Holding hands helps relieve pain especially in some particular moments in life. To say it is a team of scientists from the University of Colorado who published a new study in the journal PNAS that tests brain synchronization between couples.Don't store avocado like this: it's dangerous
Holding hands it helps to relieve pain especially in some particular moments of life. To say it is a team of scientists from the University of Colorado who published a new study in the journal PNAS that tests brain synchronization between couples.
An innovative discovery: holding hands between lovers would reduce suffering by 34%. Neuroscientists led by Pavel Goldstein they conducted an experiment aimed at demonstrating that together the pain is better overcome. And it is not a question of suggestion.
The research talks about the empathy that is created between lovers who synchronize their brain waves thus helping those who are suffering to suffer less.
A systematic review
They have been recruited 22 pairs heterosexuals between the ages of 23 and 32 to demonstrate that some sort of brain coupling may exist in response to physical pain.
The women were placed on the arm of a hot metal, according to scientists those who shook hands with their partner, felt less pain than those who were distant from their partner. For Goldstein, physical suffering was even 34% lower.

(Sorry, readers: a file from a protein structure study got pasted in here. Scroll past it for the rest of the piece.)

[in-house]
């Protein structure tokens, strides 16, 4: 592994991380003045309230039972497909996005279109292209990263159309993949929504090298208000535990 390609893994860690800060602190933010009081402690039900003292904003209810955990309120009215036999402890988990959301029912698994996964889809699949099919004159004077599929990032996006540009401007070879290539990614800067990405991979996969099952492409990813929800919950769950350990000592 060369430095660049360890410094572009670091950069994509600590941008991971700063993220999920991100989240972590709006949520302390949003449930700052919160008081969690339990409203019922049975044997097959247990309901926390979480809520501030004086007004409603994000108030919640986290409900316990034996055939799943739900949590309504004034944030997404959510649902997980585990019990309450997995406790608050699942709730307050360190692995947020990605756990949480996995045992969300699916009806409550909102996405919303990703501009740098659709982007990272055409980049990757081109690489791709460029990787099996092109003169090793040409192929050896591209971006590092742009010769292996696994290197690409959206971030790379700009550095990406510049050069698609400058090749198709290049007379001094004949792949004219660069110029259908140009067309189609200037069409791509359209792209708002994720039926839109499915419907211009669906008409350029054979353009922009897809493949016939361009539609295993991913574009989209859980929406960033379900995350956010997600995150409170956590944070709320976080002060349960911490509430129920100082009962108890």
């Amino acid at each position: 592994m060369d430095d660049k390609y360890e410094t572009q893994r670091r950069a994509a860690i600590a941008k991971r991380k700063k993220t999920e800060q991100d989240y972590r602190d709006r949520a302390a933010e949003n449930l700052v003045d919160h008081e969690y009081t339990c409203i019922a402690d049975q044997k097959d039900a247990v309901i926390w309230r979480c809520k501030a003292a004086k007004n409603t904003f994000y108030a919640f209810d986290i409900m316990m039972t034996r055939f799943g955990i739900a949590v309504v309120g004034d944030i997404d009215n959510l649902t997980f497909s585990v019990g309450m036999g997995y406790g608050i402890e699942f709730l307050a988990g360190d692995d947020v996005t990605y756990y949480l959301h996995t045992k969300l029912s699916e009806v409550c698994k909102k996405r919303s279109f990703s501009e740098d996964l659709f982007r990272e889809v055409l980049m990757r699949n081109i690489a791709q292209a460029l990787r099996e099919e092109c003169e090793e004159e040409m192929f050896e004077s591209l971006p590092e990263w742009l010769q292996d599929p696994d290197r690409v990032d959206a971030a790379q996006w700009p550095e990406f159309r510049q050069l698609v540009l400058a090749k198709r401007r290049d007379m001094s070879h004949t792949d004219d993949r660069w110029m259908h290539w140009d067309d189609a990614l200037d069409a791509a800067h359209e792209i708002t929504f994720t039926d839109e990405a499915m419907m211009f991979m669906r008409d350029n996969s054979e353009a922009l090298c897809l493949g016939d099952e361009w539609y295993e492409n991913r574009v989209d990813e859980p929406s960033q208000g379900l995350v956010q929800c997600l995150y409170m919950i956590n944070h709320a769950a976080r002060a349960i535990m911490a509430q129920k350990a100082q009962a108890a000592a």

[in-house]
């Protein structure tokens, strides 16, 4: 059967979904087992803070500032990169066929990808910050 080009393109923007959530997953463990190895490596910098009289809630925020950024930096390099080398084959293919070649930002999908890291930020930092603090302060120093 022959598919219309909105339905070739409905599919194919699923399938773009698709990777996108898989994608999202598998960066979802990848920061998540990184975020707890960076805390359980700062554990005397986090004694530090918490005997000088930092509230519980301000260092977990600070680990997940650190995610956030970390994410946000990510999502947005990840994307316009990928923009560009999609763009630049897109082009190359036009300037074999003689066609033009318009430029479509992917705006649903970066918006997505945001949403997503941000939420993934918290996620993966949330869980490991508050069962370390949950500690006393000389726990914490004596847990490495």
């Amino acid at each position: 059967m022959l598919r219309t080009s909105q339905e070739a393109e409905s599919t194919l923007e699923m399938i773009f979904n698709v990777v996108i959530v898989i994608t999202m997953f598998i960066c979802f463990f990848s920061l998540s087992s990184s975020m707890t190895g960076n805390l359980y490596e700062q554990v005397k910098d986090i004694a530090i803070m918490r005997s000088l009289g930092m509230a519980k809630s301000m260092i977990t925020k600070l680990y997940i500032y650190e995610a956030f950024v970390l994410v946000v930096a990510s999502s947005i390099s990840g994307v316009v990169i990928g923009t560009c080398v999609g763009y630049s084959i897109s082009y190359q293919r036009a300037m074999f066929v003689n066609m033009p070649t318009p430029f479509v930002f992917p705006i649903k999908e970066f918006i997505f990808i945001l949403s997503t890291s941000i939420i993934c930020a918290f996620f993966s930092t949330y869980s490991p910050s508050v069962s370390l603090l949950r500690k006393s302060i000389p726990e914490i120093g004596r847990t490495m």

To reach this conclusion, the experiment was repeated in different situations and each time the pain was quantified both through the direct testimony of the volunteer and through the external eye of the male counterpart.
The recordings of the electrical activity of the brain (EGG) of all the subjects involved, then revealed that the electroencephalogram of the women who had experienced low levels of pain was almost identical to that of their respective partners. For this, scientists speculate that holding hands can promote the release of chemicals in the brain, which act as a endogenous analgesics.
Read also: Holding Hands: The way you do this reveals what kind of couple you are
The research, however, has brought with it some skepticism. Flavia Mancini of the Computational and Biological Learning Lab of the University of Cambridge, for example, says that it would be necessary to understand if everything works with both short and deep pains and with chronic ones.
“What really matters is the social connection we shouldn't let others suffer in isolation, with or without a partner by your side,” Mancini told the Times.